The little fish wasn’t going quietly, which was fine by me. I was in the deck chair, working the heavy boat rod. We were pretty evenly matched at first; I’d crank some line in, he’d strip it back off. But after a minute or two I began to get the upper hand. I still couldn’t see him, but I could sense he was almost done.

I was thirteen. We lived in the keys, where almost everybody fished almost every day. My father and I were out on a friend’s charter boat, and after an unusually unproductive morning I was about to land dinner. Suddenly there was a violent jolt; the rod bent double and nearly left my hands. Then the line went slack and I quickly reeled it in. On the end there was only a bloody fishhead, trailing a few shattered vertebrae. Even the fish looked kind of surprised.

Dad examined the carnage. “Pompano,” he said. “Too bad, they’re good eatin’.” We scanned the quiet water for a clue to what just happened. Then we saw the black triangular fin maybe fifty feet off the stern, cleaving the surface like the conning tower of a nazi sub. It was a big shark -big to us, at least- hovering in the pale green gulf and looking for another handout. Dad’s eyes were bright. “You want it, boy?” he asked. I didn’t, but nodded anyway -when you’re thirteen, some rites of passage just aren’t negotiable. They strapped me in and rigged up “John Henry” -the heaviest rod on the boat. Dad impaled an entire mullet on a massive treble hook and tossed it in the shark’s direction. In an instant the fight was on.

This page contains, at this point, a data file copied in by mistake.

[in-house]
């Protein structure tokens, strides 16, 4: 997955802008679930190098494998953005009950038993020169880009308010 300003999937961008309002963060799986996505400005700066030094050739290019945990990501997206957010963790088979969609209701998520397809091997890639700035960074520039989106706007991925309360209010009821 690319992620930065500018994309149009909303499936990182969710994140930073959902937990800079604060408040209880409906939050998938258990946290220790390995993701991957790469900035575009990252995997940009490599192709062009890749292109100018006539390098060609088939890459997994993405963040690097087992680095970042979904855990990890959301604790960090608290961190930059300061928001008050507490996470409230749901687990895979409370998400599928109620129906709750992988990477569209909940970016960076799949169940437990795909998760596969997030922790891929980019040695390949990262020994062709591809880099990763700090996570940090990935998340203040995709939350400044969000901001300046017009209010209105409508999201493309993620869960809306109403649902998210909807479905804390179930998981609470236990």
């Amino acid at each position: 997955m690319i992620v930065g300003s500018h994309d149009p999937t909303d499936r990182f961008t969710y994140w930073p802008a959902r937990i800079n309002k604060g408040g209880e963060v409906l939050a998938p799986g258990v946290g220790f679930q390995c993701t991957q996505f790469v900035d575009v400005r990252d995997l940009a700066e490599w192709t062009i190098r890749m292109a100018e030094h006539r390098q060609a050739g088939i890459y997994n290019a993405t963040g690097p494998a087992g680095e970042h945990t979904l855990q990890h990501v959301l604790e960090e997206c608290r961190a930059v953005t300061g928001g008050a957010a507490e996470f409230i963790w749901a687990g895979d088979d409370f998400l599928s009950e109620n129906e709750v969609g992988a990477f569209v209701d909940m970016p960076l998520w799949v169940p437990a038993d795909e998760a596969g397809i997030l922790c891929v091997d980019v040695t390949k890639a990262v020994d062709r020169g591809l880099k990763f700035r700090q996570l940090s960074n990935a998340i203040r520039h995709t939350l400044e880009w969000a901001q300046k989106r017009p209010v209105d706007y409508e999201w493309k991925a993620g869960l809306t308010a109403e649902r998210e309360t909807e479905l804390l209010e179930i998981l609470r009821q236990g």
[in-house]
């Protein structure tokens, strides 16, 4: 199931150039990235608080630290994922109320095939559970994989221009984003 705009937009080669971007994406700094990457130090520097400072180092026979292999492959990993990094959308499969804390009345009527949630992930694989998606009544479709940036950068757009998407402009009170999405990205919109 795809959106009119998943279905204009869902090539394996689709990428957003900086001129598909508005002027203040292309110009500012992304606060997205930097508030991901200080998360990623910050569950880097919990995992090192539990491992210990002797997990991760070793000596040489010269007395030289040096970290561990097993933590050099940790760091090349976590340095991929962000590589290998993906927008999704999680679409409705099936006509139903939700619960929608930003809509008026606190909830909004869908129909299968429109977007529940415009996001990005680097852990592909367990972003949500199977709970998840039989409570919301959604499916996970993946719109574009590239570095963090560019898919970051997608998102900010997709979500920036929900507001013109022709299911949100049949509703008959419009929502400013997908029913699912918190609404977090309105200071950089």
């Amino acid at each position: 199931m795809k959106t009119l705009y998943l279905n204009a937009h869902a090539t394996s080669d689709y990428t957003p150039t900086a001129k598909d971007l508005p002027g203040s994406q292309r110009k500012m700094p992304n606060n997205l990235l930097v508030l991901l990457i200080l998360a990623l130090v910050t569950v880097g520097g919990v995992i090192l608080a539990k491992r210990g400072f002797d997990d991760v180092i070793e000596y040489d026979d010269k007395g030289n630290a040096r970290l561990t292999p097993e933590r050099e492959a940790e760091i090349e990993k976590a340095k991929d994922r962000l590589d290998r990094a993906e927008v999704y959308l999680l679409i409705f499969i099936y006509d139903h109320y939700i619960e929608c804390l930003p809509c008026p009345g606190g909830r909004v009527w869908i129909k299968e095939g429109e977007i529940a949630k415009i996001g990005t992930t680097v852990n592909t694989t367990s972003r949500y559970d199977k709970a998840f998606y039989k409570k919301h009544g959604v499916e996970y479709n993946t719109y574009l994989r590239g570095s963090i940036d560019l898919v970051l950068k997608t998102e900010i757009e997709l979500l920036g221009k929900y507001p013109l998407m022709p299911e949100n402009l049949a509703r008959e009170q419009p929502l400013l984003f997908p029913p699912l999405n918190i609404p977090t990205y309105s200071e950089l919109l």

It took about twenty minutes to land the shark. We brought it back to the dock so everyone could admire it, and us. Then we threw it away.

Reprinted from Water’s Edge Magazine, November 2001

Lido Beach

Saturday, October 11th, 2008

Lido Beach (2004)

On the restless border of two worlds
time is a shadow
in the burrow of a ghost crab,
the fleeting radiance of a
morning glory,
the fierce hunger of a heron.

In the soft sand,
every passage is recorded.
Evidence is preserved, at least
for a while.

The tide rises,
bearing gifts for the gathering gulls.
Water-worn shells tumble in the surf.
Sand returns to sand.

What the waves can’t conquer,
the wind compels,
scattering the golden sea oats,
driving the dunes down, grain by grain.